Wheaton's Cantigny Park commemorates 100-year-old battle

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A century later and an ocean away, people gathered in a Wheaton park to remember and celebrate the lives of those who fought at the Battle of Cantigny. (WLS)

U.S. forces fought their first major battle in World War I exactly 100 years ago. It was the Battle of Cantigny: a small French village where 746 First Division soldiers would ultimately lose their lives.

Today, a century later and an ocean away, people gathered in a Wheaton Park to remember and celebrate the lives of those who fought at Cantigny.

"We will never forget them. We will never forget Cantigny. We will never forget our European friends who also cherish freedom," said Lou Marsico of the Robert R. McCormick Foundation.

Poppy flowers are recognized as a symbol commemorating all those who died in battle. Two thousand hand-made poppies filled Cantigny Park's museum Monday, representing the 2,000 American soldiers that were killed or wounded every single day throughout World War I. The sight was powerful and moving for visitors.

"We're both history buffs and had relatives, including my dad, who were veterans," said visitor Nick Stiso. "I had a great Uncle Tony who was a WWI vet and he came over about two or three weeks before WWI began in 1914."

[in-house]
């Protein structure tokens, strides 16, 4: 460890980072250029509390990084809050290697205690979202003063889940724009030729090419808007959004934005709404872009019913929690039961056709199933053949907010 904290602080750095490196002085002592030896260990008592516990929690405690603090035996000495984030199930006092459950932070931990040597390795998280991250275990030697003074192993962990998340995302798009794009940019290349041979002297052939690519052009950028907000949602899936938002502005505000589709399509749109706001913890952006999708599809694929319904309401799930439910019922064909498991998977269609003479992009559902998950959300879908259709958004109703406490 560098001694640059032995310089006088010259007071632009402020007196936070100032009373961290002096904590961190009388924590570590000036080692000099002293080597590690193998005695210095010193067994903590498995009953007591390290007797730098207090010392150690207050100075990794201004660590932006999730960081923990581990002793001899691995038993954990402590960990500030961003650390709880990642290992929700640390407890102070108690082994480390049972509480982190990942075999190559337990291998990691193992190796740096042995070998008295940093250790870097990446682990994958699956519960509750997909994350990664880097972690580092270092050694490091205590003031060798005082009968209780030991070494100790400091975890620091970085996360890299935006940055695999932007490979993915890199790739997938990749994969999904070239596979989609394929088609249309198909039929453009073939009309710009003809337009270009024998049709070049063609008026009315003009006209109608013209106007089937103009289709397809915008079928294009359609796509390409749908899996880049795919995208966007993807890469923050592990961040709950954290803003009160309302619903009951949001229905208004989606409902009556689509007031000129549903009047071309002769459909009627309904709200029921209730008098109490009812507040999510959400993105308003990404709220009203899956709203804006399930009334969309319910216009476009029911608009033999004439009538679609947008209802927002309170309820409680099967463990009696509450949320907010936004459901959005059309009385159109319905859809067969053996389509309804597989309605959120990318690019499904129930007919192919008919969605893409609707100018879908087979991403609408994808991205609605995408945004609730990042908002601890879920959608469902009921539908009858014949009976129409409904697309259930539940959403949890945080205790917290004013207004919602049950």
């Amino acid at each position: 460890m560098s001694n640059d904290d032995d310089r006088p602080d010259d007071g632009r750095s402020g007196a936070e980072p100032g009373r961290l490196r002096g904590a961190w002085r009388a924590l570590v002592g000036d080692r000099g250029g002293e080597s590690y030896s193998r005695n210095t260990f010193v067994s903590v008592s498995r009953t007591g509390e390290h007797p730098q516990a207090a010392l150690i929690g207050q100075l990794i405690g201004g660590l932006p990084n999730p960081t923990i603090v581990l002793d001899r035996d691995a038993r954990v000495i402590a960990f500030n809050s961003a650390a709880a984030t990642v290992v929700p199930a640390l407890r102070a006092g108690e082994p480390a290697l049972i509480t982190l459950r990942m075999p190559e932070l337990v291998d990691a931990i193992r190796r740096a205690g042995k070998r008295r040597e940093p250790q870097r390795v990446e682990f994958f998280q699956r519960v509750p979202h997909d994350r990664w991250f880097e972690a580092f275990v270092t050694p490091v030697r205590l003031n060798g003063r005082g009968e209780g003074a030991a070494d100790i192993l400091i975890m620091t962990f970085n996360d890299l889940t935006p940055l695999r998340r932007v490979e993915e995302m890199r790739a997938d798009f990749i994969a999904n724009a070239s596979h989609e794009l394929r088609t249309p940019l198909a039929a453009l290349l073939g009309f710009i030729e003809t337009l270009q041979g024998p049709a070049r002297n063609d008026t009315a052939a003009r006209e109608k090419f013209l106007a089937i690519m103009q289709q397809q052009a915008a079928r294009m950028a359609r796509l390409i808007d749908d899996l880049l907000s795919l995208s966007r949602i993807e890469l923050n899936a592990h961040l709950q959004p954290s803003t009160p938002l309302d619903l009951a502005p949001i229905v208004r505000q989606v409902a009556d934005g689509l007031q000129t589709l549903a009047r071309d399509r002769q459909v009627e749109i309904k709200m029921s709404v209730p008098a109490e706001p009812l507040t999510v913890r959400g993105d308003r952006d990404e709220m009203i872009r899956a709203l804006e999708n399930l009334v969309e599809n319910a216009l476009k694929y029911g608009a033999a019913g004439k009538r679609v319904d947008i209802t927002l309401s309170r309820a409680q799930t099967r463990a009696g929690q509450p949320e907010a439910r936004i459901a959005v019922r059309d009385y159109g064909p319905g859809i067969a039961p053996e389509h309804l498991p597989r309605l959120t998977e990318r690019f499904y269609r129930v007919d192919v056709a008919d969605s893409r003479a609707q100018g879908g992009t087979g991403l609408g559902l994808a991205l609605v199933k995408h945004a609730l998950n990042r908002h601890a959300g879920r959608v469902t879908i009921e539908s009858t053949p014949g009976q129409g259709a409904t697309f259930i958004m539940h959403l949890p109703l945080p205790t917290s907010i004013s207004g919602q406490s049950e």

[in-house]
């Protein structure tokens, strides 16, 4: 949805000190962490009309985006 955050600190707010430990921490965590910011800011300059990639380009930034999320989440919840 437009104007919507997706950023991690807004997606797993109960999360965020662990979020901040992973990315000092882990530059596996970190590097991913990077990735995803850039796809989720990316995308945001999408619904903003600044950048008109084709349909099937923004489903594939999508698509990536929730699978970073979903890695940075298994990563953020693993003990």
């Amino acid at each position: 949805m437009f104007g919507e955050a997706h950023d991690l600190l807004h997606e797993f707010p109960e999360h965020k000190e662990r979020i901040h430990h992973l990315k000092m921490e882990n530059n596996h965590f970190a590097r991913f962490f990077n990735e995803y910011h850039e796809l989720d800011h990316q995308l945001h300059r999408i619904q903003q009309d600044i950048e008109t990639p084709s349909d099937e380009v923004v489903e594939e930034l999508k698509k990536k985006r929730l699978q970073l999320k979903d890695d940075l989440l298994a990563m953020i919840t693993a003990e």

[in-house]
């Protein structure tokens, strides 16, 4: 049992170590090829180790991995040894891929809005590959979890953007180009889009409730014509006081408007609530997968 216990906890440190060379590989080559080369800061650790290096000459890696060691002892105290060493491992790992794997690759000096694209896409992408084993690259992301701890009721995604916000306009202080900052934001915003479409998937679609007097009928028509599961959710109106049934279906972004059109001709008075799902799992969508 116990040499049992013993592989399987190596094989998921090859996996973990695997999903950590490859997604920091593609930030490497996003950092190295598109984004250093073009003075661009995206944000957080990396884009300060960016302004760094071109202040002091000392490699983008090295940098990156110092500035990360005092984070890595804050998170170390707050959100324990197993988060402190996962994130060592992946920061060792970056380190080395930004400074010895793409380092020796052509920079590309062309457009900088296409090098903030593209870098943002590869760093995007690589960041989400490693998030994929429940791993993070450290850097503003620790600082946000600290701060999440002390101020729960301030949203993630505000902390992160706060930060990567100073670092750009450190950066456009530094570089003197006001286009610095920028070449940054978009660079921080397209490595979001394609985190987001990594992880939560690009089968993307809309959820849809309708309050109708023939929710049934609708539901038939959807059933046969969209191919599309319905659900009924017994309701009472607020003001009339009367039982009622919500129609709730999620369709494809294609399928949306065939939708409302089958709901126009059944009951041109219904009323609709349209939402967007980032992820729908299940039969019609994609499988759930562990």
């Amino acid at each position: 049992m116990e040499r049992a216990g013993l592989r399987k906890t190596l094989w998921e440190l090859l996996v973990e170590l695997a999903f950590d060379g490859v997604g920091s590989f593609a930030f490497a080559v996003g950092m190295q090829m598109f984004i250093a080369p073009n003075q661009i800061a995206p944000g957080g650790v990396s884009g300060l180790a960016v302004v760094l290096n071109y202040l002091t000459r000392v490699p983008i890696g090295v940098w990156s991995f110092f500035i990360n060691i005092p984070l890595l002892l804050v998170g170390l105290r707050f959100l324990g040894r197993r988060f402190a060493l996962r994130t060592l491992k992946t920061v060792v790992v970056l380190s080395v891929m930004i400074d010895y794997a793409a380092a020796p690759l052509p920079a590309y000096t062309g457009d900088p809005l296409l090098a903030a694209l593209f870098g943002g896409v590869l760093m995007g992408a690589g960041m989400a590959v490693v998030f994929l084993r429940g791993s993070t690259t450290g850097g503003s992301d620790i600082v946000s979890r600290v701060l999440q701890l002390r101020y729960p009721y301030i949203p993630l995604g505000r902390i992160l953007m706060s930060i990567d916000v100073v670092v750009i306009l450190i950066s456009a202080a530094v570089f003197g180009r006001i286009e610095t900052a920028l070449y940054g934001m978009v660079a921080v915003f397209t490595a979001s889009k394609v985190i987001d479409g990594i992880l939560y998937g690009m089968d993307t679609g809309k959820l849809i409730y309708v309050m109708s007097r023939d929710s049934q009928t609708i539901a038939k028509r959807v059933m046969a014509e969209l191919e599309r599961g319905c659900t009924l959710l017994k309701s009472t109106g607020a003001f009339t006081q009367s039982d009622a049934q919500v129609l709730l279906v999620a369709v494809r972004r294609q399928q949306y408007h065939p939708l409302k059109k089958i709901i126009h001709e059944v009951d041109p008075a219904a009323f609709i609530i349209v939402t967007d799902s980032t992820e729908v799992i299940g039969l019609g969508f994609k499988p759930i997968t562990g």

Some young visitors may never have heard of the battle, but Catigny Park, with its museum and tank collection, served as an appropriate place to commemorate Memorial Day.

"It's a fun place for them to play, but then it gives them a little bit of a background of what it really means and today is about remembering people who fought for us, provided for us and protected our freedom over the years, and the kids start to understand this at an early age," said Jay Schaffer.
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community-eventsmemorial daysoldiersveteransWheaton
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